Send the link below via email or IMCopy
Present to your audienceStart remote presentation
- Invited audience members will follow you as you navigate and present
- People invited to a presentation do not need a Prezi account
- This link expires 10 minutes after you close the presentation
- A maximum of 30 users can follow your presentation
- Learn more about this feature in our knowledge base article
Do you really want to delete this prezi?
Neither you, nor the coeditors you shared it with will be able to recover it again.
Make your likes visible on Facebook?
You can change this under Settings & Account at any time.
Transcript of Constructive Nature
complexities of verbal language
between birth and age five? The Power of Patterns The Constructive Nature of Intelligence Womb experiences many sounds neural predisposition
for pattern recognition Every human brain possesses the ability to detect and organize patterns
to be used in their advantage (behavior) Development of language involve discerning patterns between
sounds, semantics and syntax from different sound sources Patterns develop meaning from internal
and external sources of information Pattern Making
...from prior knowledge Sensory
first there is stimulation by the environment; this stimulation is received by the senses Social
...social interaction is the primary source of a rich environmental experience that facilitates remembering Emotional
...Emotions influence the construction of meaning (arousal of attention and motivation) Refined
...what is constructed and remembered is reconstructed and refined as new information comes in A Double Mind
...new patterns at times do not agree with old patterns which often leads to a disregard of the new patterns The CONSTRUCTIVE NATURE of intelligence is... 1. Knowledge is power – power to survive 2. Patterns that you have in your brain are constructions amassed during your entire life 3. How did the brain come to possess this capacity to establish patterns? Mobility is a defining property of human experiences and the central reason for having a brain (Sylwester, 2000) Difference between immobile and mobile organisms = Plants vs. animals vs. humans. Mobile organisms require options and options require making decisions. Making decisions require (good) information There is dramatic increase in neural activity in those children who begin to crawl –Things unknown become known when connected to things known (prior knowledge) –Integration of information is the business of the entire brain –So the physiological, social, emotional, reflective and dispositional dimensions of intelligence contribute to the constructive dimension of intelligence Subcontractors Constructed Knowledge 1. Using senses to make sense (every part of the brain)...the more sensory information, the better for meaning Physiological Construction 2. Different sites have different preferences:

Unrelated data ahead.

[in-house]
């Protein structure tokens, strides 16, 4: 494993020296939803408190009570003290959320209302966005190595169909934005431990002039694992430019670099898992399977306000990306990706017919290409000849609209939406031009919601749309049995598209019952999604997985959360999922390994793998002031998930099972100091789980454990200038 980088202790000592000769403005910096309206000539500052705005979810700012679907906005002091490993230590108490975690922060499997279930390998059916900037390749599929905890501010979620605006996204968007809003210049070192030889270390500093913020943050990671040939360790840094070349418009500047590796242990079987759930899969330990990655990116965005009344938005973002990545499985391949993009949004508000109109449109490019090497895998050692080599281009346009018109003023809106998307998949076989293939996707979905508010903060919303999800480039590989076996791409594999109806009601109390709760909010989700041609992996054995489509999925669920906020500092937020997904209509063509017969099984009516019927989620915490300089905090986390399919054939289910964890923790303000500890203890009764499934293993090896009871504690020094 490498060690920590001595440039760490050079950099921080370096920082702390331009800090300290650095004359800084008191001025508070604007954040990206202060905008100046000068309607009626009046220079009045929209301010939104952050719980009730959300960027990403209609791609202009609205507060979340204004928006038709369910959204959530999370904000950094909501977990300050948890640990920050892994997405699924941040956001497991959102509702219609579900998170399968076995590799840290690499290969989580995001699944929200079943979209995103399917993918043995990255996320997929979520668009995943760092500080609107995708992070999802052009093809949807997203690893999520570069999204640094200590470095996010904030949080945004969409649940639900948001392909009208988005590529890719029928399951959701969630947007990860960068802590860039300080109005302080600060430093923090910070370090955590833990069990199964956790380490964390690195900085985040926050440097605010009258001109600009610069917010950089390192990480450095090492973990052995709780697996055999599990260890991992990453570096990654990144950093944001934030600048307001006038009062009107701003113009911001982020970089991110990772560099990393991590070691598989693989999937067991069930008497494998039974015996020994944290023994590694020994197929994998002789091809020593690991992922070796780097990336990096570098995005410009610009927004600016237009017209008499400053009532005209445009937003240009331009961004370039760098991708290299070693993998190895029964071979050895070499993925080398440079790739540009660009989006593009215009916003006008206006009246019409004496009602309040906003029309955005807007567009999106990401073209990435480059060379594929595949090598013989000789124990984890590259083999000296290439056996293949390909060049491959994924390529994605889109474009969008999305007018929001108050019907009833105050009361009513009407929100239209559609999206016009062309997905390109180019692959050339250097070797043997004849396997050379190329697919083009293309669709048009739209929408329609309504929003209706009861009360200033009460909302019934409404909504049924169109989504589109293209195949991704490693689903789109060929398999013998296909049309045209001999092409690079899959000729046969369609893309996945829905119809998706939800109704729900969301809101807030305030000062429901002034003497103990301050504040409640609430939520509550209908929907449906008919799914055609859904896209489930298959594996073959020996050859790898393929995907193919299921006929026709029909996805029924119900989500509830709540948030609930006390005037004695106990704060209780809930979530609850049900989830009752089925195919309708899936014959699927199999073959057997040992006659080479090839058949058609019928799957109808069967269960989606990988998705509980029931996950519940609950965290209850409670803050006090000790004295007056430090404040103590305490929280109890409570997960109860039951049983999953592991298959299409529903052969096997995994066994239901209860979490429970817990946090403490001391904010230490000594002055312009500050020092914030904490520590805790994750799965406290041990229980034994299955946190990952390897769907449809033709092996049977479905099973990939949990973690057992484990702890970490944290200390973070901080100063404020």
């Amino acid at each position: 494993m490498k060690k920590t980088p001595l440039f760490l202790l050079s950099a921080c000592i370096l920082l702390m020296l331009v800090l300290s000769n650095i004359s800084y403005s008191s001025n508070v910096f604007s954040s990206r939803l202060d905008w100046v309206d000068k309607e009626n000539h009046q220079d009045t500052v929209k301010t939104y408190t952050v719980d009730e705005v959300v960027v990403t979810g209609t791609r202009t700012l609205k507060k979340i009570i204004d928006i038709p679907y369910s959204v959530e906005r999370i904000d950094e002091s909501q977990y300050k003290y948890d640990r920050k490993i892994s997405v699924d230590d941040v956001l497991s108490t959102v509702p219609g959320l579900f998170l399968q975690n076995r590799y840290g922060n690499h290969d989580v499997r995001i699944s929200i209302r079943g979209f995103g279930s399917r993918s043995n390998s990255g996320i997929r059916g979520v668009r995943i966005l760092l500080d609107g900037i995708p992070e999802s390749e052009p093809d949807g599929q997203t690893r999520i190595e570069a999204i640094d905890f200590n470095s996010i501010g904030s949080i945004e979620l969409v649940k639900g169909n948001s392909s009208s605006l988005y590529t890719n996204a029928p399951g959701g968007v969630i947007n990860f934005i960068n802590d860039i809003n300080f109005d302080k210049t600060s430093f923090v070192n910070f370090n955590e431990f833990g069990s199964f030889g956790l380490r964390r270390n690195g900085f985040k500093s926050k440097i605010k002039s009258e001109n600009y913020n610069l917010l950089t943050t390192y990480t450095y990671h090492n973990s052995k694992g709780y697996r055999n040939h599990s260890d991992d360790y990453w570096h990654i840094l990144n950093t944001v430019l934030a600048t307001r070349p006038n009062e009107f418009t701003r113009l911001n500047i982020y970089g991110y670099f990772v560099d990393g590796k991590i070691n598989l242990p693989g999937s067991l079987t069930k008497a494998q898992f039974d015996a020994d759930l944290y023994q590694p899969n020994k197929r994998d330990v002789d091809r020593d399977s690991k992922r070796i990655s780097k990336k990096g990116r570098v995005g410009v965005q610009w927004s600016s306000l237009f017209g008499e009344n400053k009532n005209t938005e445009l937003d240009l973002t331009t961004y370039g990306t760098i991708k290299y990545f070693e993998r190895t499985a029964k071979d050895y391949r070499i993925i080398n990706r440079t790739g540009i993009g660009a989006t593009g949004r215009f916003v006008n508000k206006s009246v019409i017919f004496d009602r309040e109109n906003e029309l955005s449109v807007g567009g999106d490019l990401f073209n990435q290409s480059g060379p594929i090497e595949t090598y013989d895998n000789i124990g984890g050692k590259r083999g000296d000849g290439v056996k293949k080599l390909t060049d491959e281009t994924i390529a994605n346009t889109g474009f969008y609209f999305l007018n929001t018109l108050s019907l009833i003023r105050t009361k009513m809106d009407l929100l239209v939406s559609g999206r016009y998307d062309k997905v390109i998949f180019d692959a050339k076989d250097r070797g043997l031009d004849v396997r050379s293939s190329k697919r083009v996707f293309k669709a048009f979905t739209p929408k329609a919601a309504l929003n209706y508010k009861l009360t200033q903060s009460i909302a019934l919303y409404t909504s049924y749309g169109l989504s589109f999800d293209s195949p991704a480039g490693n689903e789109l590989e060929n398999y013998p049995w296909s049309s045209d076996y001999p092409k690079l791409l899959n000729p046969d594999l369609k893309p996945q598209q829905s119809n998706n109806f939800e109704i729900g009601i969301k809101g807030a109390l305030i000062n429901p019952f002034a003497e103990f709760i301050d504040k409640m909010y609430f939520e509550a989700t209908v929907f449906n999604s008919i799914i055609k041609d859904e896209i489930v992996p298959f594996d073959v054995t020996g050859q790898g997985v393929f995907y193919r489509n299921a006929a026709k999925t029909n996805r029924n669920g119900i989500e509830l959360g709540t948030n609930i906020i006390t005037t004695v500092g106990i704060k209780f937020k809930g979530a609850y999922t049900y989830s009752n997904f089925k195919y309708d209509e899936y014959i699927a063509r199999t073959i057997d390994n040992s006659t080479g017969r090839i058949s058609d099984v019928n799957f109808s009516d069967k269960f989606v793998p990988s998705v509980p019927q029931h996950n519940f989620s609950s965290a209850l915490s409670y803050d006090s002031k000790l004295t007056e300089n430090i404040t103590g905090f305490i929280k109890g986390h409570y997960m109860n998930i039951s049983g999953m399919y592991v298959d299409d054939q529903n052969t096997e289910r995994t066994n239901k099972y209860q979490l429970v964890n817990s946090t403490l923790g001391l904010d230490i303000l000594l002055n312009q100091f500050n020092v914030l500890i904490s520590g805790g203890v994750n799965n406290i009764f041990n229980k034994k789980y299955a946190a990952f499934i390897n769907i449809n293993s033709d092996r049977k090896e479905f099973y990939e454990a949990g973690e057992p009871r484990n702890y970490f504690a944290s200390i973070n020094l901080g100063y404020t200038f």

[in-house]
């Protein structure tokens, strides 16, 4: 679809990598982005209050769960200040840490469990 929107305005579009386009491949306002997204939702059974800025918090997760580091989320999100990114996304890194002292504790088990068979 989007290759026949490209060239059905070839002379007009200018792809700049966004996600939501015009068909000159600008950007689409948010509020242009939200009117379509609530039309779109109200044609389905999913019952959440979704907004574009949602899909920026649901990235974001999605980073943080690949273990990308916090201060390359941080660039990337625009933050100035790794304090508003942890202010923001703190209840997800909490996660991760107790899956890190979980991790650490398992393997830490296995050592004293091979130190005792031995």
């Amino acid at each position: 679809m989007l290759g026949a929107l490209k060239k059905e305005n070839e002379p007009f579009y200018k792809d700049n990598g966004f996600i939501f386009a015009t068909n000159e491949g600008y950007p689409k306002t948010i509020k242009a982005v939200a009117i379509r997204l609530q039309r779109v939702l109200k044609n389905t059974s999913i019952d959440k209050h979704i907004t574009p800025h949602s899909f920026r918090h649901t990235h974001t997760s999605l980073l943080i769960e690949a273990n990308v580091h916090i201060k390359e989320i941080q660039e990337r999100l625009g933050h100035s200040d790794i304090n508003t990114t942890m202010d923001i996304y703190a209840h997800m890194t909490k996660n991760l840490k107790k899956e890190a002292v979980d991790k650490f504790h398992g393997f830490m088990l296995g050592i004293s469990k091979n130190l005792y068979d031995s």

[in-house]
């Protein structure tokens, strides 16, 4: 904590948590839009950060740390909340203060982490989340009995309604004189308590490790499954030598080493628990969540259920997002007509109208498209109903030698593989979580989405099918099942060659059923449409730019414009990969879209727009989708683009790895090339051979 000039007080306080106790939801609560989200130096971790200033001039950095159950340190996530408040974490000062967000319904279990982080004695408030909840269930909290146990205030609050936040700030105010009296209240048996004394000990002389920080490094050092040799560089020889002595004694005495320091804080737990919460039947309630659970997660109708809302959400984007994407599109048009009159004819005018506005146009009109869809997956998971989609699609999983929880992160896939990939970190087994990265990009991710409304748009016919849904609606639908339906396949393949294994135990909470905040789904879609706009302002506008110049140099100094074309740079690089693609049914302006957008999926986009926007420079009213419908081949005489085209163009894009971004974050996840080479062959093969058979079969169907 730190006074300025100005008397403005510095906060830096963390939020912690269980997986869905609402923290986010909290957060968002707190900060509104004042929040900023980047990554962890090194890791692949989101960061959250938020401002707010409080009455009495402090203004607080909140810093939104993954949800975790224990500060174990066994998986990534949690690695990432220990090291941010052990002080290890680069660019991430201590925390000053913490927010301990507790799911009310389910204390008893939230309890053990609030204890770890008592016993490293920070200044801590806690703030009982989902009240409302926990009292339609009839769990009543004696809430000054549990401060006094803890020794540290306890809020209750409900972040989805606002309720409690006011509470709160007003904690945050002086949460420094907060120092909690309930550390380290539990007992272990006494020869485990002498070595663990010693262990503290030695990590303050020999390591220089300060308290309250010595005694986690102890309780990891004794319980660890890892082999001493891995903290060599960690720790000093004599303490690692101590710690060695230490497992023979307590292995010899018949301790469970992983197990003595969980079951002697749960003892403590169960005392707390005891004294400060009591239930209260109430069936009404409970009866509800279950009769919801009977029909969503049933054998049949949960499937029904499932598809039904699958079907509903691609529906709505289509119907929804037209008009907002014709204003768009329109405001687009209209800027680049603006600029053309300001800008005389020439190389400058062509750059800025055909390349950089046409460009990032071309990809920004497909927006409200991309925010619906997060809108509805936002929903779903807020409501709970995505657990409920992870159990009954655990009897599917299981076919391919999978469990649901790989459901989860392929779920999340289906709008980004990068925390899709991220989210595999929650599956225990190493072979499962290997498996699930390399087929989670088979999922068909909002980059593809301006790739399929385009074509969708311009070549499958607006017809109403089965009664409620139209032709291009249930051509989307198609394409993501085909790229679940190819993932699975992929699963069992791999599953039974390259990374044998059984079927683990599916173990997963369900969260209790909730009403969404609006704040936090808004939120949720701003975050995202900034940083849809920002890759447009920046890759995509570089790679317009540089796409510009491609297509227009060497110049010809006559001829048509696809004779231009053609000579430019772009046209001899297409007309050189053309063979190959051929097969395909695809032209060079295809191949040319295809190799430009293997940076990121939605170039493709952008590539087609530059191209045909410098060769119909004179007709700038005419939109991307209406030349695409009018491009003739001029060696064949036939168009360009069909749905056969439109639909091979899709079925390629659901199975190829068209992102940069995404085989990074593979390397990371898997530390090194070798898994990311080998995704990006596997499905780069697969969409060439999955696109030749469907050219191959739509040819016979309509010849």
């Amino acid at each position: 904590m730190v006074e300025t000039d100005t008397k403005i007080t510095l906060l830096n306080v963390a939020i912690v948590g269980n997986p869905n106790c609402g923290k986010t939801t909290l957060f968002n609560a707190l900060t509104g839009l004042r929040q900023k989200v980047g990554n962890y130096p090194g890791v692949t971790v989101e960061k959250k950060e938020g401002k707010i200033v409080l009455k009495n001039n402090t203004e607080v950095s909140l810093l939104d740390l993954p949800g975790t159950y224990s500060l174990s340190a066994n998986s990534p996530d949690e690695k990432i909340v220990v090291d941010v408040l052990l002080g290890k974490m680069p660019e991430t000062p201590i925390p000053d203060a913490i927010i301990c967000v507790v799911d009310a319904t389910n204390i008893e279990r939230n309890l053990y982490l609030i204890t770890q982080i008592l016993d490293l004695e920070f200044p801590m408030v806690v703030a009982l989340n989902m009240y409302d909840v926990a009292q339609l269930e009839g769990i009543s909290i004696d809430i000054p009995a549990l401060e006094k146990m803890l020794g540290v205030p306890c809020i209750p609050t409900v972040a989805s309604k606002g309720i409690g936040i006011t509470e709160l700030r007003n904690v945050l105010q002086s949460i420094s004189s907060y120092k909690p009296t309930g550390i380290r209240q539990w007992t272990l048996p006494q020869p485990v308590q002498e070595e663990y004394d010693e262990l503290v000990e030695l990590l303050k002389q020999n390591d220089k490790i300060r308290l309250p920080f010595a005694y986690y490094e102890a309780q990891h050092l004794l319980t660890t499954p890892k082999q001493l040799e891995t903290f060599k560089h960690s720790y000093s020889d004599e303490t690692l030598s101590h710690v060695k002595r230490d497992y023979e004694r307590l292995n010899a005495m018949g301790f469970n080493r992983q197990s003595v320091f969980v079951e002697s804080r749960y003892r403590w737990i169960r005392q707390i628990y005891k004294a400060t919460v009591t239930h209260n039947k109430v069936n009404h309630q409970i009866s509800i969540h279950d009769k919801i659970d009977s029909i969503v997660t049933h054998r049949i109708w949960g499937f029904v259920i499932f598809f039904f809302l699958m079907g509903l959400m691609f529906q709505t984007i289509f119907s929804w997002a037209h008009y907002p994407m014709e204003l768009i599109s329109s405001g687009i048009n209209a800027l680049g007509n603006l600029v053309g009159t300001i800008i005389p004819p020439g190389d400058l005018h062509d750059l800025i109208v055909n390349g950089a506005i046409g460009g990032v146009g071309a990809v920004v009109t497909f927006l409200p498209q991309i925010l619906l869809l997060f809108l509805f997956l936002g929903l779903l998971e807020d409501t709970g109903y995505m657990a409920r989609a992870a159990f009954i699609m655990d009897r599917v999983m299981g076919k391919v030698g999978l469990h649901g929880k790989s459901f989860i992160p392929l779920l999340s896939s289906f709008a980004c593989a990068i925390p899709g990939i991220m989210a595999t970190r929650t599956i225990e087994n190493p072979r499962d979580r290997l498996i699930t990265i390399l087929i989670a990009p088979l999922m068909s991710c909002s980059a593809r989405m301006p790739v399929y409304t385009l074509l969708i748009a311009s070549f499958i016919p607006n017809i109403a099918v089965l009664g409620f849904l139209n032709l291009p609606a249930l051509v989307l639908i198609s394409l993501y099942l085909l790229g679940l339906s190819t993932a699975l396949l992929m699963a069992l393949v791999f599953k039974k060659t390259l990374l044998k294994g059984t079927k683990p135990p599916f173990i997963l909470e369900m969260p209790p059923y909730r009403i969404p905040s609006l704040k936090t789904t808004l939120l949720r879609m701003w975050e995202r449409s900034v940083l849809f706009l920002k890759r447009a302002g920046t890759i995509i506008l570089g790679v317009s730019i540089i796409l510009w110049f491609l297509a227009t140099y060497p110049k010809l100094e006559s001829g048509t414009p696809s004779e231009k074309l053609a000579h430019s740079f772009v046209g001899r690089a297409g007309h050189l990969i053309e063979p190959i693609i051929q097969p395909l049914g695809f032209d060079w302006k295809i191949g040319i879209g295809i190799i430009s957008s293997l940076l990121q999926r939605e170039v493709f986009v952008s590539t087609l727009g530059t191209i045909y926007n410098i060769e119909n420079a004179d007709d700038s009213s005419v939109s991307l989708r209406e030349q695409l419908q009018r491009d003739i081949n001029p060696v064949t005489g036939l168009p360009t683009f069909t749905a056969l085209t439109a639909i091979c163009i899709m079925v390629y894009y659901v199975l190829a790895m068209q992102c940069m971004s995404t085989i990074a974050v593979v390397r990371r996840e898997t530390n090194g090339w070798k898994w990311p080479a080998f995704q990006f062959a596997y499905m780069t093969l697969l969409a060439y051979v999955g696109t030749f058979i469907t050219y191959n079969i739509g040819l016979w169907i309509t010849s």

Amygdale = emotions
Cerebellum = procedural & automatic exercises
Hippocampus = indexes related to words, facts and phrases
Frontal cortex = assessment of information
3. Neurons firing together establish alliances that acknowledge useful information and over time form paths 4. Memorable patterns are made of information that is attended, processed and practiced Emotional Construction 1. decide what gets attention 2. Influence the organization, storage, & retrieval of information Reflective Construction 1. Envisions the merits and potential of patterns 2. weighs new information with prior knowledge 3. Forms hypothesis, makes predictions, conducts experiments and formulates theories Dispositional Construction 1. born of both genetic programming and environmental experiences. 2. determines the investment to be made in knowledge construction as well as the likely return to be realized for such investment 3. Humans have the power to shape dispositions A Double Bind Familiarity to patterns The Problem require new understanding and original responses Must be managed through reflective and dispositional work. Implications The End References
Dickmann, M. H. & Standford-Blair, N. (2009). Mindful leadership: A brain-based framework. Thousand Oaks, CA: Corwin Press.
Dickmann, M. H., Rosati-Bojar, A., & Stanford-Blain, N. (2004). Leading with the brain in mind: 101 brain-compatible practices for leaders. Thousand Oaks, CA: Corwin Press.